In other words, if you don’t want to go along with the “will of the people” (or as Rousseau defined it, “the general will”), then the state can compell you to do so – even if that means trampling your individual rights and responsibilities.

Bovard also noted how Rousseau’s concept of freedom had nothing to do with the independence of the individual:

“C. E. Vaughan, in a 1915 study of Rousseau’s work, correctly observed that, for Rousseau, ‘freedom is no longer conceived as the independence of the individual. It is rather to be sought in his total surrender to the service of the State.’ “

Rousseau (1712-78) was the first of the modern intellectuals, and one of the most influential Englightenment thinkers. He died a decade before the French Revolution of 1789, but many contemporaries held him responsible for it, and so for the demolition of the Ancien Regime in Europe.

One can see how Rousseau’s ideas translated into actions when comparing the French Revolution to the American one. After all, ideas matter – especially in revolutionary politics.

French vs. American: A Tale of Two Revolutions

The French and American Revolutions happened within a dozen years of one another, yet they centered around two very different concepts of individual liberty. For the French, the goal was to ensure political equality. For the Americans, it was personal independence. This distinction helps shed light on what made the outcomes of the two Revolutions so different.

The French Revolution devolved into chaos when revolutionary zealots like Maximilien Robespierre became the de facto head of the Committee of Public Safety. Under the Committee’s direction, Robespierre conducted the infamous “Reign of Terror” against all opponents of the French Revolution. Robespierre was inspired in part by Rousseau, stating: “Rousseau is the one man who, through the loftiness of his soul and the grandeur of his character, showed himself worthy of the role of teacher of mankind.”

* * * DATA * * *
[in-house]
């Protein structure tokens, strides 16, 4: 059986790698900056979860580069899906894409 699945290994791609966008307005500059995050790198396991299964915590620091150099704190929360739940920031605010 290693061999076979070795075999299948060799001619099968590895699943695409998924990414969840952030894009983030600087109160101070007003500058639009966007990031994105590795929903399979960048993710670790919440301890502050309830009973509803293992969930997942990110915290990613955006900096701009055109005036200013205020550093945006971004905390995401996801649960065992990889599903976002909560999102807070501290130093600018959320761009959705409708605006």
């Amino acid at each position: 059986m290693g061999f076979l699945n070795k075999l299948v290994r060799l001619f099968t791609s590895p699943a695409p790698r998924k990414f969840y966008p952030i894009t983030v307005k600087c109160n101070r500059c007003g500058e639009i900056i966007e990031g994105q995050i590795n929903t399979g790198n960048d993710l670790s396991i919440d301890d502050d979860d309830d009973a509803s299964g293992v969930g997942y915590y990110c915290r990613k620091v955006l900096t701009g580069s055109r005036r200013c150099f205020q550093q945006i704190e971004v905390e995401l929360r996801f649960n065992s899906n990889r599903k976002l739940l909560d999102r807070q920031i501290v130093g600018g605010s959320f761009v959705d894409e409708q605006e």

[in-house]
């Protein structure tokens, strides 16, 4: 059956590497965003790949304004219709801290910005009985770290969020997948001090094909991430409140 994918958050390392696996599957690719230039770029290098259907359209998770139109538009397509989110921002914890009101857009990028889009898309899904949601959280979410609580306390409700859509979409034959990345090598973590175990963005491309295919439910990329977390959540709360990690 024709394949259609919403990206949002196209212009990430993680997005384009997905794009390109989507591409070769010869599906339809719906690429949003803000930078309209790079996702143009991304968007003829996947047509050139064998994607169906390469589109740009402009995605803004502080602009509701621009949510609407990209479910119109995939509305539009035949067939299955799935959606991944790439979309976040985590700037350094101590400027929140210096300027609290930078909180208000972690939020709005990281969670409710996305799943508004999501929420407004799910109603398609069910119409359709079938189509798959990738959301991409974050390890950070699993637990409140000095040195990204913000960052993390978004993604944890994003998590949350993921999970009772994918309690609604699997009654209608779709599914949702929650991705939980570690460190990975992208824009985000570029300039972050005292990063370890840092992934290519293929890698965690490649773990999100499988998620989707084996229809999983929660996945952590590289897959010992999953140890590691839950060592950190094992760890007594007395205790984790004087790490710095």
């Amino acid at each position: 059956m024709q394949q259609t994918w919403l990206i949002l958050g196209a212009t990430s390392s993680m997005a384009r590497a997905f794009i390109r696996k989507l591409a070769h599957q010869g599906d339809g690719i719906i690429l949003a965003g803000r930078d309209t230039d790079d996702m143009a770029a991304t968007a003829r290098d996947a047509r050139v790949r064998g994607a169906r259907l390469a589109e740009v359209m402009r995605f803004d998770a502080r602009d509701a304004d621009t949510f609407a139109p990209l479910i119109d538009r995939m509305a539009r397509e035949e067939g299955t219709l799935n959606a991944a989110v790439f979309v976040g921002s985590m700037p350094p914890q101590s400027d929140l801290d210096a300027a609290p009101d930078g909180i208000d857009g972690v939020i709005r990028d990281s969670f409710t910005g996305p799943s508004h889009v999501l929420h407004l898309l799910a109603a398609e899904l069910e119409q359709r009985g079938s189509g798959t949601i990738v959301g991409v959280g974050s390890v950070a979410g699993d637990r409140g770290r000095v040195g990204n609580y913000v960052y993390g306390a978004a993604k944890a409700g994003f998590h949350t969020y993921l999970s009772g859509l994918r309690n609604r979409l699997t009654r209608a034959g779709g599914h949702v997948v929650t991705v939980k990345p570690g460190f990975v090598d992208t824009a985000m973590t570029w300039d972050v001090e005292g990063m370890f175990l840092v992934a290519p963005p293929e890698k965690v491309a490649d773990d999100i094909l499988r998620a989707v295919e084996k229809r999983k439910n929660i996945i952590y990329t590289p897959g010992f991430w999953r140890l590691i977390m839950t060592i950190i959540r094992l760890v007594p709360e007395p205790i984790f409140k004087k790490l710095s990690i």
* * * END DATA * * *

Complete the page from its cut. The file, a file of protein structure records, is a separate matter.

If Thomas Jefferson was to Rousseau the facilitator of their respective Revolutions, then Robespierre was to General Washington – the implementor.

During his despotic period of leadership, Robespierre went as far as to create a Cult of the Supreme Being, a state religion based on secularism. This was part of Robespierre’s revolutionary program to completely destroy France’s Roman Catholic tradition in pursuit of an ambiguous “political equality” amongst the masses. Instead of trying to fight for freedom-based principles like the Founding Fathers did, Robespierre was more concerned with destroying all features of French civic society in the name of progress.

In a cruel twist of irony, Robespierre and his Committee of Public Safety behaved more like the previous French monarchy once they seized control. For that reason, the French Revolution turned into a chaotic murder spree that saw tens of thousands of people executed at the guillotine for simply opposing Robespierre’s vision. In the end, Robespierre got a taste of his own medicine, when the French National Convention arrested him and put him to death on July 28, 1794.

It took a young upstart general in Napoleon Bonaparte to put an end to the 15-year chaos of the French Revolution. France reverted back to monarchical rule when Napoleon became emperor in 1804, which restored some semblance of political stability to the crisis-beleaguered nation.